By WANDA REESE
Capital News Service
LANSING –The Michigan Department of Community Health lists several risk factors prevalent for prostate cancer. Diets high in fat, combined with a lack of exercise and routine screenings, as well as smoking, were key factors found in studies of patients.
MDCH medical experts provide the following statistics and advice about detecting and treating prostate cancer:
For black men, the smoking risk is especially critical. About 78 percent of lung cancer deaths and 30 percent of all cancer deaths are linked to smoking cigarettes and cigars.
One of the difficulties with diagnosing prostate cancer is detection. When a cancerous prostate tumor is small and located only within the prostate itself, it may not cause any symptoms. In fact, a man may live many years with prostate cancer and never know he has it.
The tumor may also be too small for a doctor to feel during a routine prostate exam, called a digital rectal examination (DRE). A doctor performs this exam by inserting a finger into the rectum to feel the size and shape of the prostate.
Potential warning signs men should be alert to include:
• Frequent urination, particularly at night.
• Weak or interrupted urine stream.
• Pain or burning upon urination or ejaculation.
• Presence of blood or pus in the urine or semen.
• Discomfort in the lower back, pelvis or upper thighs.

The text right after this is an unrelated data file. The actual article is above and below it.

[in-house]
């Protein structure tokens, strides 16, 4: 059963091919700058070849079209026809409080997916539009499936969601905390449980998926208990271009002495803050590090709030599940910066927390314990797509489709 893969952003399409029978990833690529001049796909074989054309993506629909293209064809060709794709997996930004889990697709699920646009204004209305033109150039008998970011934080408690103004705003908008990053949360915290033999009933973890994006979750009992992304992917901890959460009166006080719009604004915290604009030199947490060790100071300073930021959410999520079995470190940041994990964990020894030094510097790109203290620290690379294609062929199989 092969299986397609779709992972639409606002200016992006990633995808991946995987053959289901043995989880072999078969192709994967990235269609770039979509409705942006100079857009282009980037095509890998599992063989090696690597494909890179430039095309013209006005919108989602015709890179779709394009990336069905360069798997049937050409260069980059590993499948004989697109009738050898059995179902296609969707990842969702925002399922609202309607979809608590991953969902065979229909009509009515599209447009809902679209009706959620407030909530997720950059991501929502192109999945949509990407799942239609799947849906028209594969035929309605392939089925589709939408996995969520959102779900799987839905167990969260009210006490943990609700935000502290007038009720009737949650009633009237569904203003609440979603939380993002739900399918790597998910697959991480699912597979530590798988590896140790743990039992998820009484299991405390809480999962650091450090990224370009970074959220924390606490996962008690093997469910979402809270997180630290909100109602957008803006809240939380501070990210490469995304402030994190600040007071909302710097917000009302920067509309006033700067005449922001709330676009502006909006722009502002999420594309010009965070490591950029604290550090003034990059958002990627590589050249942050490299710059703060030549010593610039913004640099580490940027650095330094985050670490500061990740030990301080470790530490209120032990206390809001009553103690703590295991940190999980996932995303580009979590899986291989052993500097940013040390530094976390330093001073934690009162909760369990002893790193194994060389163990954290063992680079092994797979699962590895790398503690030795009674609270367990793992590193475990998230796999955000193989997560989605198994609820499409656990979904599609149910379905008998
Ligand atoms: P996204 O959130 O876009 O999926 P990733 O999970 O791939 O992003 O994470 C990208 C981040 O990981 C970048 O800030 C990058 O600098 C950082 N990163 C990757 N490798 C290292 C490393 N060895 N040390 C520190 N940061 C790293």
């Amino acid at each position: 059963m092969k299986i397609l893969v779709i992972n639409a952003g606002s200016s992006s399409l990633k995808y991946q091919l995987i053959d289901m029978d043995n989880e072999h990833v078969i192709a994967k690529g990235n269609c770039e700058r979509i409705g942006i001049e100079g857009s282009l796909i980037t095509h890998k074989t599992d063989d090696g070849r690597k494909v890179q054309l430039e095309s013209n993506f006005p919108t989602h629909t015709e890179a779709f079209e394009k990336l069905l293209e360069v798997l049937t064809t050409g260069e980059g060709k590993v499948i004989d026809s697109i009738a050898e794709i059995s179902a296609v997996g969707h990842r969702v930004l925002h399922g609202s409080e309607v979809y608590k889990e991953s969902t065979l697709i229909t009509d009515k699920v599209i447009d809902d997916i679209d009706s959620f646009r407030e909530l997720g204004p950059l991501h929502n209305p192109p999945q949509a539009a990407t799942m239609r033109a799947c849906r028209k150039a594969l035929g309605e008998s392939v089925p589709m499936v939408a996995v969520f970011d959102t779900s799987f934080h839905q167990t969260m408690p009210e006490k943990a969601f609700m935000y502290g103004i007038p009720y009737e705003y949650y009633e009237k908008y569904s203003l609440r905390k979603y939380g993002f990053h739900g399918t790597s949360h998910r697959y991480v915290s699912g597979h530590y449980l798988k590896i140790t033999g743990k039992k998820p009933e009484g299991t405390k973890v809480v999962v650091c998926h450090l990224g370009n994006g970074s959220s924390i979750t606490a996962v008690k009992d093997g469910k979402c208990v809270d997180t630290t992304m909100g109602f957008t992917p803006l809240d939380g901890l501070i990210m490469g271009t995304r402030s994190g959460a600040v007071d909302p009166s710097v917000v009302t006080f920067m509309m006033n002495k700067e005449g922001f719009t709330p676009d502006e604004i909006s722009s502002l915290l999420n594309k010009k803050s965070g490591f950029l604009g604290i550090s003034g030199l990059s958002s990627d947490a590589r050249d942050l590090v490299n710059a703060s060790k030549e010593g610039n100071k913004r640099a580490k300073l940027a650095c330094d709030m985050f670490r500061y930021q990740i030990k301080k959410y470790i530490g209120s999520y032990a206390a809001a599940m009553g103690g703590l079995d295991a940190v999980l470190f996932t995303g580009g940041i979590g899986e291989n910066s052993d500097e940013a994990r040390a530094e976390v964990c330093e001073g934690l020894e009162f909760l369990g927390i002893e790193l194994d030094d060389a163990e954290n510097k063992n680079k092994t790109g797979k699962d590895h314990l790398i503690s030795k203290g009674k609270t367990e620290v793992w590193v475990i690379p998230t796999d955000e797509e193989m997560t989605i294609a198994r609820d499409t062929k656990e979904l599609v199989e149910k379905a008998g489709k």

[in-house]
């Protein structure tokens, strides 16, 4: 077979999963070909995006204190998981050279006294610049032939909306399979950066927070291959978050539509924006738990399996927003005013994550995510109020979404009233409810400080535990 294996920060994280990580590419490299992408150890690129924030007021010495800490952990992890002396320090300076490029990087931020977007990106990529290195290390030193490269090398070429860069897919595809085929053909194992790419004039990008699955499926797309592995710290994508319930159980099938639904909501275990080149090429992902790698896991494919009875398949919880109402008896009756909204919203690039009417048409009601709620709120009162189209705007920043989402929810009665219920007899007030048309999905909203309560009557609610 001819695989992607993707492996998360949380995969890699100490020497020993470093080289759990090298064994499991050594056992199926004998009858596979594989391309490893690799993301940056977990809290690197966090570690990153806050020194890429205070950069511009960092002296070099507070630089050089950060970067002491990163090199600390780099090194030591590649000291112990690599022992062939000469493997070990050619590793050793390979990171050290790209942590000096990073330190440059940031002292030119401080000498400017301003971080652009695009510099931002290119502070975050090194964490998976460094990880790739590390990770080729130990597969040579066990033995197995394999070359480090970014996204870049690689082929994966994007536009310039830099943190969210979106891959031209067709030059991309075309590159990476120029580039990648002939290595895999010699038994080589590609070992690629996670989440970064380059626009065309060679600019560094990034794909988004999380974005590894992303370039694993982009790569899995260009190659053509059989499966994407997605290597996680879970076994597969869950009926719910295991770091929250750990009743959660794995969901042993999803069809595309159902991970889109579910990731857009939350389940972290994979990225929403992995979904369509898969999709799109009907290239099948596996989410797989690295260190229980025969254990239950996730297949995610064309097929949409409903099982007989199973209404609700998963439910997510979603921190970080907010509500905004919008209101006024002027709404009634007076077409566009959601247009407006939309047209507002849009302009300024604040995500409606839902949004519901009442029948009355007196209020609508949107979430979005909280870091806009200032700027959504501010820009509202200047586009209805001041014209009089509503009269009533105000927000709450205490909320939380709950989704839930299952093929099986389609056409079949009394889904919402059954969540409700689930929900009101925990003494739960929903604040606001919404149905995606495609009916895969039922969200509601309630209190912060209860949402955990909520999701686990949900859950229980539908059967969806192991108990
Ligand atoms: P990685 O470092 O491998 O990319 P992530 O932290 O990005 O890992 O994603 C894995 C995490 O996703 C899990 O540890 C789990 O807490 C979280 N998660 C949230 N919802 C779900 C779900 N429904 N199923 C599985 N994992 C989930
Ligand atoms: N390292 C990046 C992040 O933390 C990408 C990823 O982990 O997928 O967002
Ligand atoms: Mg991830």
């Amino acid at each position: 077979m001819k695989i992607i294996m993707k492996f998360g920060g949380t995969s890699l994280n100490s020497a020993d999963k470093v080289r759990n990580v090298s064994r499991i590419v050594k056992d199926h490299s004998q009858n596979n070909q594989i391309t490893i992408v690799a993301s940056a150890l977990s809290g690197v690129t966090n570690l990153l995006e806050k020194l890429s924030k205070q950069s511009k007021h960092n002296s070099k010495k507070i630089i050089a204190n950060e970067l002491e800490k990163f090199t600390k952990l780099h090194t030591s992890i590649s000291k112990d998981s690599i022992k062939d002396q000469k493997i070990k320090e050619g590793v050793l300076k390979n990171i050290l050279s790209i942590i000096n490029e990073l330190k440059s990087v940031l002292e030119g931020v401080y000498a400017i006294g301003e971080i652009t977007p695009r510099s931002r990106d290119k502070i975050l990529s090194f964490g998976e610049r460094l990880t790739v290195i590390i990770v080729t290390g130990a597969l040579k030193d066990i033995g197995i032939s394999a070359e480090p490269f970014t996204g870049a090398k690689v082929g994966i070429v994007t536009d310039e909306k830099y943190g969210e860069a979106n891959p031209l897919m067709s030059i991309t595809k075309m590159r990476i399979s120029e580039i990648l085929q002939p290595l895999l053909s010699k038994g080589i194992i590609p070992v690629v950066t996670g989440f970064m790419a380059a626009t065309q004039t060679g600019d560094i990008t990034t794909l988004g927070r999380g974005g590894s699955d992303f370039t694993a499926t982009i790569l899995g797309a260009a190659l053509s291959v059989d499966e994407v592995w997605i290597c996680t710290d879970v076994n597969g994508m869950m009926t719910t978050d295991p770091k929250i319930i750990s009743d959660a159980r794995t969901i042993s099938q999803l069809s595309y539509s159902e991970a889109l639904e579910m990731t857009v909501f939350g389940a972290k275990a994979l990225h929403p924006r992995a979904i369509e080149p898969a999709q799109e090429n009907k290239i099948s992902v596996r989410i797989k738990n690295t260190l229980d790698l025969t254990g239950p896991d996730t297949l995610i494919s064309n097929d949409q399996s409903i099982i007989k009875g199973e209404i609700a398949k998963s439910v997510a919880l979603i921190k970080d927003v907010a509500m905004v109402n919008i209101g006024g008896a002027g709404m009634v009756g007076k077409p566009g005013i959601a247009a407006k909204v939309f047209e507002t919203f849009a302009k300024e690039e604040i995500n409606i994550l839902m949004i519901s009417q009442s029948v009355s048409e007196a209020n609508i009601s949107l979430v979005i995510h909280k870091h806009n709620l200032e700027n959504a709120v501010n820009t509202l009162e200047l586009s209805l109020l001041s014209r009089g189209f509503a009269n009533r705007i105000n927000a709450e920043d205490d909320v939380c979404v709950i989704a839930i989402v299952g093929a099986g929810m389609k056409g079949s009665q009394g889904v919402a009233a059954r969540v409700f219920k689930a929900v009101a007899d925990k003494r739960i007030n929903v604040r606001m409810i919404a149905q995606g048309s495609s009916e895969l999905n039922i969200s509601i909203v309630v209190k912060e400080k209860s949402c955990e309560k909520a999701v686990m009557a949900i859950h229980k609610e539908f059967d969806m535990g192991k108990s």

In the presence of such symptoms it is best to consult a doctor immediately.
To detect prostate cancer or determine the size and extent of the spread or stage of the disease, a doctor will perform tests that usually involve feeling the prostate, looking at internal parts of the body, measuring the level of certain substances in the blood, and examining samples of prostate cells.
There may also be specifically targeted tests, which could include a DRE, chest X-ray, bone scan and several types of ultrasound and X-ray tests. Blood and tissue sample tests are also useful in both diagnosis and follow-up after a formal diagnosis is made.
One such test is the prostate-specific antigen test (PSA), which detects a blood substance present and increased in cases of prostate cancer and other prostate diseases.
Numerous treatment options are available, decided on a case-by-case basis. Determining the best treatment option available depends on knowing how the cancer is behaving and where it is located in the body. With prostate cancer that can be difficult because there are currently no tests that identify with absolute certainty the stage of the disease.
If started in an early stage, some treatments may cure the disease. They can extend life and help relieve symptoms. As a result of new and improved procedures, many men with prostate cancer are now living longer with less discomfort and fewer treatment-related side effects. Experts list hormone and radiation therapy, chemotherapy, surgery and “watchful waiting” as the current options available.
But even with current advances in available treatment and the advantage of early detection, prostate cancer remains the No. 1 killer cancer of black men, studies show, because screening campaigns have not reached minorities.
© 2002, Capital News Service, Michigan State University School of Journalism
By WANDA REESE